Aji is the Spanish word for chile pepper, and the chile peppers that are omnipresent in South American cooking are Aji Panca and Aji Amarillo.
Aji Panca is a type of chile pepper that is commonly grown in Peru, and is one of the most common chile peppers grown along the coast there. With a dark red color, and a berry-like flavor and smoky overtones, Aji Panca imparts a mild, fruity taste that won’t overwhelm other flavors in a recipe.
Adding flavor without a lot of heat, Aji Panca chiles barely register on the Scoville “spicy” scale at 1,000 – 1500 Sc units. [By comparison, the Peruvian Aji Amarillo chile clocks in at 40,000 Sc!]
Aji Panca chile is a tasty addition to sauces [even chocolate ones!] and fish dishes. When you want a rich, smoky taste similar to, but less strong than, chipotle, use Aji Panca chile with chicken or pork. Use Aji Panca like you would citrus zest, adding to a dish just before serving, or whisk Aji Panca chile with lime juice to dress sliced avocado or fruit salad.
Aji panca is an essential seasoning for one of the most popular Peruvian specialties – anticuchos. A popular street food item made from beef heart (the idea of which made us feel a bit squicky), we adapted our Anticuchos Peruvian Kebab recipe with beef sirloin and an Aji Panca marinade.
Many Peruvian recipes call for aji panca paste. To make a paste from the powdered chile peppers you can buy at AllSpice, add a bit of near-boiling hot water and a splash of vinegar to the ground aji panca chiles. Stir mixture until the paste is smooth; add a little more hot water or vinegar to achieve your desired taste and thickness/consistency. You can store your homemade chile pepper paste in a closed glass jar, in the refrigerator, for up to 3 weeks.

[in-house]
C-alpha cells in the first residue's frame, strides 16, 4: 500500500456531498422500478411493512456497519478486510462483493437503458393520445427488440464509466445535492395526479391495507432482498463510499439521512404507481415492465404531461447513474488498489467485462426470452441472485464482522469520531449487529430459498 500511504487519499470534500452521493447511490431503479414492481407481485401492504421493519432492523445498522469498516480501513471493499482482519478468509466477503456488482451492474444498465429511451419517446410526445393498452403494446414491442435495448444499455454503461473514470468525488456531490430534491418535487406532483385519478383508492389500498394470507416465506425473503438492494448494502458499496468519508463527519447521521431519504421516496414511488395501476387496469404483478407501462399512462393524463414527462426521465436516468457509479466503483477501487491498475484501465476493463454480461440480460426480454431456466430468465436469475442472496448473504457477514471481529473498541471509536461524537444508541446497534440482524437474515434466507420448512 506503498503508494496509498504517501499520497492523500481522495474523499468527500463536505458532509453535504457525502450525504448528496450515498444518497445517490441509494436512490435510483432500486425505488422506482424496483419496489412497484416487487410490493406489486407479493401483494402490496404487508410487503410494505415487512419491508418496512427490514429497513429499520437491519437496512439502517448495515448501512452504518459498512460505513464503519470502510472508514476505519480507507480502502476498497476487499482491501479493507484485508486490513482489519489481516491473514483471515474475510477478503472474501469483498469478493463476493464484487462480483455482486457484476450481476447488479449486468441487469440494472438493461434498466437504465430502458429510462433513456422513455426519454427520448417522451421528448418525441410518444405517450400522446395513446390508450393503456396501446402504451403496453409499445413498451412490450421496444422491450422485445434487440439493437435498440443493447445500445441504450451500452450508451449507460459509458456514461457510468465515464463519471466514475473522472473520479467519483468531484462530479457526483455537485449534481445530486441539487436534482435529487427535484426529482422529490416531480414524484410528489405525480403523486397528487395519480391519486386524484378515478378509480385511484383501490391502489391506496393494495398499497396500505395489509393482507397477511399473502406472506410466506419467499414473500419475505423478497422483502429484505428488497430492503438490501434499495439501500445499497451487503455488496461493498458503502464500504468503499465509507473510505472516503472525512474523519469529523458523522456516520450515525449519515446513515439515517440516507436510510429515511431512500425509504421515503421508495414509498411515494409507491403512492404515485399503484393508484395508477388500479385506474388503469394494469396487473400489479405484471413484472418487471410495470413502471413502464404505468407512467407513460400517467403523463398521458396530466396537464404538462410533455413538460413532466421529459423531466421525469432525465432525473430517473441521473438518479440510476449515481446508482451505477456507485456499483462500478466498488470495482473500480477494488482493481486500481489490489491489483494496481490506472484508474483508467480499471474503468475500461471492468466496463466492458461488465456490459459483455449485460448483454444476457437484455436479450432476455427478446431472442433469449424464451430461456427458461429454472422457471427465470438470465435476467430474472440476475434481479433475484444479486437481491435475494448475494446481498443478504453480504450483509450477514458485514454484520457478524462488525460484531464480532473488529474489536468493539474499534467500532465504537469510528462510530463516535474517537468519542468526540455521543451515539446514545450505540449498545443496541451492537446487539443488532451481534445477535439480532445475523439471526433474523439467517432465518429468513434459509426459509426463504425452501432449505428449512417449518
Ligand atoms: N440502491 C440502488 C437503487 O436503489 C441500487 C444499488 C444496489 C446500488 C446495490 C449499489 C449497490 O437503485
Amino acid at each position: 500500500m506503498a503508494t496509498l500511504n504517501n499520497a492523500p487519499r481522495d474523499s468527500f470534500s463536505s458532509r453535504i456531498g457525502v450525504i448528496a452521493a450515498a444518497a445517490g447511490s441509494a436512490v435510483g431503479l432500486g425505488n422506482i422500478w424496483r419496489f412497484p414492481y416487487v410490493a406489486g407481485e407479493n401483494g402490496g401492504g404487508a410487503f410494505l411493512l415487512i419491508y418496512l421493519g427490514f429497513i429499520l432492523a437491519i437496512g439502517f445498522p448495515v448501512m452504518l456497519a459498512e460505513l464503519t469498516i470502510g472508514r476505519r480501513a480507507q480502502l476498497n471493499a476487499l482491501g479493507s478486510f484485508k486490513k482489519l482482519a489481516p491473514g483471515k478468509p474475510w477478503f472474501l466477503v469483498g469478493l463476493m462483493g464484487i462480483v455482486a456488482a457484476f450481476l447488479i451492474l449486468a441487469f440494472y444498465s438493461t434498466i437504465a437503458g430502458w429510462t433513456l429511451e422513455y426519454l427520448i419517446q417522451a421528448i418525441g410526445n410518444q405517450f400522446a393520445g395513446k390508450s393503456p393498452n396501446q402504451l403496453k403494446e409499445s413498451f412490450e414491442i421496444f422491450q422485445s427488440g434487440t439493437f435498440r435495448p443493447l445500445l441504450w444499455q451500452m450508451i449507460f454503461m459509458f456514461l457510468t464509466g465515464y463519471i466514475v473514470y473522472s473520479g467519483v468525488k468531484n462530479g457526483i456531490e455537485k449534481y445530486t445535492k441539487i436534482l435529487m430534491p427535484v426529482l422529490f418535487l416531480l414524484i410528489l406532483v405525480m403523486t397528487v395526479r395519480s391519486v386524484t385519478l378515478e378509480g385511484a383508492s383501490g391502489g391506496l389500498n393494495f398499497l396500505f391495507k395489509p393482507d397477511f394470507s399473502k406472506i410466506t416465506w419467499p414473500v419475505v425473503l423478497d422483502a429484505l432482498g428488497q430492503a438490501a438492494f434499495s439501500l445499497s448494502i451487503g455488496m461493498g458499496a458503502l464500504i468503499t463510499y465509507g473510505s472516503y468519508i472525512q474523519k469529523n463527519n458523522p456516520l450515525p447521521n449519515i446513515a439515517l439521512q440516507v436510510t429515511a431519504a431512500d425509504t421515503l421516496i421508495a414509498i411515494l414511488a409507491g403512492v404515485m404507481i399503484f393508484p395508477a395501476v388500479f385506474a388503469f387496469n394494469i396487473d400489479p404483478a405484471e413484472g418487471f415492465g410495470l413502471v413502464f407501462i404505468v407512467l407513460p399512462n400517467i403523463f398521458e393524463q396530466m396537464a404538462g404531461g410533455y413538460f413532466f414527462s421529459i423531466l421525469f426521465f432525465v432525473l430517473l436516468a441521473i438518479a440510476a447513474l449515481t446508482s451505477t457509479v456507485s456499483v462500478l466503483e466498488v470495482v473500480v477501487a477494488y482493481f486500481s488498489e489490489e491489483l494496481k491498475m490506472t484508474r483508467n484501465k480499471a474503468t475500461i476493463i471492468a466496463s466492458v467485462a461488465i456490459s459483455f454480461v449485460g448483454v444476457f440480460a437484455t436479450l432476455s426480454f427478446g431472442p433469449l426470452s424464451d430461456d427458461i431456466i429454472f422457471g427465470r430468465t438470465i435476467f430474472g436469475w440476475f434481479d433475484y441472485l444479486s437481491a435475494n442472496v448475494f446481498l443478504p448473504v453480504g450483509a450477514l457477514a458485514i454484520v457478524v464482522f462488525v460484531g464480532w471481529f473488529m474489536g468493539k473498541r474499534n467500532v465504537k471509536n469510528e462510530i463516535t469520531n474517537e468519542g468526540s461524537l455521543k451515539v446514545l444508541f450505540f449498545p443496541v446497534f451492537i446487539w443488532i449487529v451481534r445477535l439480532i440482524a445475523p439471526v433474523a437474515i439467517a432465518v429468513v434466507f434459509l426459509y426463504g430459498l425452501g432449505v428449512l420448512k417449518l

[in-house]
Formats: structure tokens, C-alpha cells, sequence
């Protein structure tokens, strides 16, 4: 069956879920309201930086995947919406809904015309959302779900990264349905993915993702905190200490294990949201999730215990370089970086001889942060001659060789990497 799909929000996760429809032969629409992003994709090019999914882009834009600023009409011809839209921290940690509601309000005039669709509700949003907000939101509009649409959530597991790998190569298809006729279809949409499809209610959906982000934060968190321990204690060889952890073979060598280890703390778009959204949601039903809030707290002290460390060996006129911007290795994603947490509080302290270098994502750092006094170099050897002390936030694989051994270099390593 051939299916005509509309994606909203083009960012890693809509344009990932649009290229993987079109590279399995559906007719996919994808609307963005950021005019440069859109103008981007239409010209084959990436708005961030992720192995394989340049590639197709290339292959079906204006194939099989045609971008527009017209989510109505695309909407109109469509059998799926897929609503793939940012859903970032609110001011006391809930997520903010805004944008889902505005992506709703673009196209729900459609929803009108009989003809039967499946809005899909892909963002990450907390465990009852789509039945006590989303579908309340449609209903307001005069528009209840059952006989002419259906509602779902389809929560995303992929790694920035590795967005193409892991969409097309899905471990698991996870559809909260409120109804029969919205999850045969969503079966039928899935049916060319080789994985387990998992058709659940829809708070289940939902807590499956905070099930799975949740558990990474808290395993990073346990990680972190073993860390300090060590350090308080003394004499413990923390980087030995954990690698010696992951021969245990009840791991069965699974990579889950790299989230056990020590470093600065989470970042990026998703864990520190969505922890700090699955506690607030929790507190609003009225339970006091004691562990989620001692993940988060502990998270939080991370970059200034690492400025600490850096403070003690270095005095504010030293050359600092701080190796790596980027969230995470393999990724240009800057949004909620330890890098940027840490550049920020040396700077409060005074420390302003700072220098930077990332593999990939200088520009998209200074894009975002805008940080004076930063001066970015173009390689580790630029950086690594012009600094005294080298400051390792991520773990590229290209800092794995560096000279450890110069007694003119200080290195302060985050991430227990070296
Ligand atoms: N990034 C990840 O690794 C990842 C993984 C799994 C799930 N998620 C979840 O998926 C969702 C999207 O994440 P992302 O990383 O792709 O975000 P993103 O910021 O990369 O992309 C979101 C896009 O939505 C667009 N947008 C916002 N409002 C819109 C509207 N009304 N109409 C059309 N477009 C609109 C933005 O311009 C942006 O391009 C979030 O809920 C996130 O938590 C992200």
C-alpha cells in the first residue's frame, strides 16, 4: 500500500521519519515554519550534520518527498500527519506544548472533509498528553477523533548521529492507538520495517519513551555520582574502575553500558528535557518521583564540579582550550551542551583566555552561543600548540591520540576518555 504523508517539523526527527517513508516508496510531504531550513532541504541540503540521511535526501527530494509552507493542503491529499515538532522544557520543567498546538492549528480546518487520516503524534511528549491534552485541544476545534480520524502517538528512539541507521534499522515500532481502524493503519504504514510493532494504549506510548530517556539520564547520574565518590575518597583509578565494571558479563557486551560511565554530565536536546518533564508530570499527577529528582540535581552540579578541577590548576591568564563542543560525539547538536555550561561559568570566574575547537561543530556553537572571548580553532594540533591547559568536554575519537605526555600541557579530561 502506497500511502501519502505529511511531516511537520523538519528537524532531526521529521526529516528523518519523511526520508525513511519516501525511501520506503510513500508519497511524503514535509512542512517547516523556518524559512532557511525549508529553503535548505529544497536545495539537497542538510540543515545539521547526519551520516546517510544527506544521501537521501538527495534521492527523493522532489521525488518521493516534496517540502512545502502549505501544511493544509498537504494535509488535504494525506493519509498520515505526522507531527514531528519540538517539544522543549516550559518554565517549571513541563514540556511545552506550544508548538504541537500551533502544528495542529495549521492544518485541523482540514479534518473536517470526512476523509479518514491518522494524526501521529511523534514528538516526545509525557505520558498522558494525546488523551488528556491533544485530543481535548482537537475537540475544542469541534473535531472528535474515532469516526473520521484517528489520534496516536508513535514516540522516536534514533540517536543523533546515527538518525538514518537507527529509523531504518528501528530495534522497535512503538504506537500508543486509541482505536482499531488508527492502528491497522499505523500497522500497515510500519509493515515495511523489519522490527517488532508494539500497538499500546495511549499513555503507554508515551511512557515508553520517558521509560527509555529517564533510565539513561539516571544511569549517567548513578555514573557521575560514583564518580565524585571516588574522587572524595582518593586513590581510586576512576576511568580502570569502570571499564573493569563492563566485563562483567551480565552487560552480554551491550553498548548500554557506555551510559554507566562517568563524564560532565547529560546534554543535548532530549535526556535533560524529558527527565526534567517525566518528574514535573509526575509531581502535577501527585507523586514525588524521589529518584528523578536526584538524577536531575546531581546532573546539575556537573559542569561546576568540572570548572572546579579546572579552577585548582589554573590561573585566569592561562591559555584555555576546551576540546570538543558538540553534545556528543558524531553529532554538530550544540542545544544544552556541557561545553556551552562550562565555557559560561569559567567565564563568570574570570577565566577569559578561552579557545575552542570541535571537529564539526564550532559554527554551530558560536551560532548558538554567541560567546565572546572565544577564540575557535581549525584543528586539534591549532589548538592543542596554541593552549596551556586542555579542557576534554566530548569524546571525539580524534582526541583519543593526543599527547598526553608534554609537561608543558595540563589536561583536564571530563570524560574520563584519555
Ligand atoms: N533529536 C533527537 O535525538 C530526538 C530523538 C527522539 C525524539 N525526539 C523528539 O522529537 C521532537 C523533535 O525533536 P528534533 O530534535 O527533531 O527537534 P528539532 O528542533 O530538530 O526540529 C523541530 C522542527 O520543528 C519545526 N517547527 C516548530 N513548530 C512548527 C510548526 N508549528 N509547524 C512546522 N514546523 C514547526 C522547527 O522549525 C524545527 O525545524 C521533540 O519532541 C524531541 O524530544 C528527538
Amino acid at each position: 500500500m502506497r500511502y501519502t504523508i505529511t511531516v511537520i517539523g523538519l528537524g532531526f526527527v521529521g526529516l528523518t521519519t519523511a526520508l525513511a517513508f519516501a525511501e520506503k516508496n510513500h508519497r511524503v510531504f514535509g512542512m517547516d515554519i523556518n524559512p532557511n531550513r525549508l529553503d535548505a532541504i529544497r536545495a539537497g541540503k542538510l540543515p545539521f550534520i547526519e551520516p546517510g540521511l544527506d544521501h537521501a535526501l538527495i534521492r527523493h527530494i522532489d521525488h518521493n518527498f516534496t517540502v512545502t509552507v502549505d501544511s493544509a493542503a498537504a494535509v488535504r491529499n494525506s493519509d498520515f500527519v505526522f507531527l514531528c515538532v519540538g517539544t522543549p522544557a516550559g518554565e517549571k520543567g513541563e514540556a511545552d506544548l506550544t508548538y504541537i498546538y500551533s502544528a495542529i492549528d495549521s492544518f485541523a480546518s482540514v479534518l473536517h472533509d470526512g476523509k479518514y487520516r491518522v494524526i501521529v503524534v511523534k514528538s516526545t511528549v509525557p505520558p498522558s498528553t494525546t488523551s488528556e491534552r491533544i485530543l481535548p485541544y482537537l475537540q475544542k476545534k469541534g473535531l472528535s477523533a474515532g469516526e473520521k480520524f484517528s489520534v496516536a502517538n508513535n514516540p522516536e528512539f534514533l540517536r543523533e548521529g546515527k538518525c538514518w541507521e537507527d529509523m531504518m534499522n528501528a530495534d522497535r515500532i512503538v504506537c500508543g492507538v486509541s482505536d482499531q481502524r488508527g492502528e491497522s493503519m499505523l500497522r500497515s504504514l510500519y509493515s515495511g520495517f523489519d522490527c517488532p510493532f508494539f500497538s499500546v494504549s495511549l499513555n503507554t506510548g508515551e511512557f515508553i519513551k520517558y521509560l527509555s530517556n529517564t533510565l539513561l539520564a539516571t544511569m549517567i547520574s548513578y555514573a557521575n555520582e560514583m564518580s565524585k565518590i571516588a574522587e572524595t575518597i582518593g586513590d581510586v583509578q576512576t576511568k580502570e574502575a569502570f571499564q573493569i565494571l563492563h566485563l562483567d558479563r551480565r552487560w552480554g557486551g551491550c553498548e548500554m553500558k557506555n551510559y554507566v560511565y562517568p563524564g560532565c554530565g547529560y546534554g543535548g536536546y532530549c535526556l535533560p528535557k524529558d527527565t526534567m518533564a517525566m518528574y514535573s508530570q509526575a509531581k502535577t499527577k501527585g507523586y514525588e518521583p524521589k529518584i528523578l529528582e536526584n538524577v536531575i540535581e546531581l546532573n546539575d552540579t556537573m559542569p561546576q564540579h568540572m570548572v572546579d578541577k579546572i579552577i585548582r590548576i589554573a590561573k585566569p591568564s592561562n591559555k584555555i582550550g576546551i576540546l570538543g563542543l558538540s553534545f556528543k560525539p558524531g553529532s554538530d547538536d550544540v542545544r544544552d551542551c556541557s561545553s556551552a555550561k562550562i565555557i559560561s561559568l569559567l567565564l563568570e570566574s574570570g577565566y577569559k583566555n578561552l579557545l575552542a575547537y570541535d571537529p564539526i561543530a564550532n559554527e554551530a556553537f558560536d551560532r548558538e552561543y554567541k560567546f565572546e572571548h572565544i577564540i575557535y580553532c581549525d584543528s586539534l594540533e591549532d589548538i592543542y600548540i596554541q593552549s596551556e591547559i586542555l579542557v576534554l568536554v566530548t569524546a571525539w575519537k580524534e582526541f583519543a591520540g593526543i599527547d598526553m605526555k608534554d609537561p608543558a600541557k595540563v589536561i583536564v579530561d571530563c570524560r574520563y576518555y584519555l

If you prefer a hotter chile for your South American recipes, you’ll want to try the Aji Amarillo Pepper. Aji Amarillo is a common sunny, yellow chili pepper grown in Peru.
Still rather obscure in the United States, but ubiquitous in South America, Aji Amarillo chiles are Peru’s “national ingredient,” and feature prominently in Bolivian and Peruvian cuisine.
The Aji Amarillo [or “yellow”] chile pepper ripens from sunshine yellow to deep orange, and brings moderate to strong heat [40K Scoville units!]. When it is dried, the Aji Amarillo chile is also known as Aji Mirasol.
The fruity flavor of the Aji Amarillo chile is more subtle than that of the poblano [Ancho] chile – more full-bodied, reminiscent of raisins and sun-dried tomatoes. One food writer said of the Aji Amarillo, “It tastes like sunshine.” Another likened its fruity taste to blueberries.
As with the Aji Panca chile, you can easily make a concentrated Aji Amarillo chile paste with the addition of a little hot water and vinegar, thinning the mixture to your desired consistency. Use your chile paste as the base for a marinade, a fresh fruit or vegetable salad dressing, or as the beginnings of a vibrant, spicy sauce for pasta or roasted potatoes and vegetables. Aji Amarillo pairs beautifully with fruit, and is the predominant flavor in this fresh and fruity salsa.
In Peruvian cooking, the Aji Amarillo chile is everywhere, but especially in soups and sauces. Try Aji Amarillo in salsa, ceviche, pickling, sauces, or even a simple rice dish, to add color and a rich new flavor.
Amarillo or Panca? Although the level of heat, and the unique flavors, of these chiles diverge, both of these Peruvian peppers have a lovely fruity undertone. If you’re feeling a need to add a hotter chile to your recipe, opt for Aji Amarillo. If you want to make a milder dish, Aji Panca is your logical choice.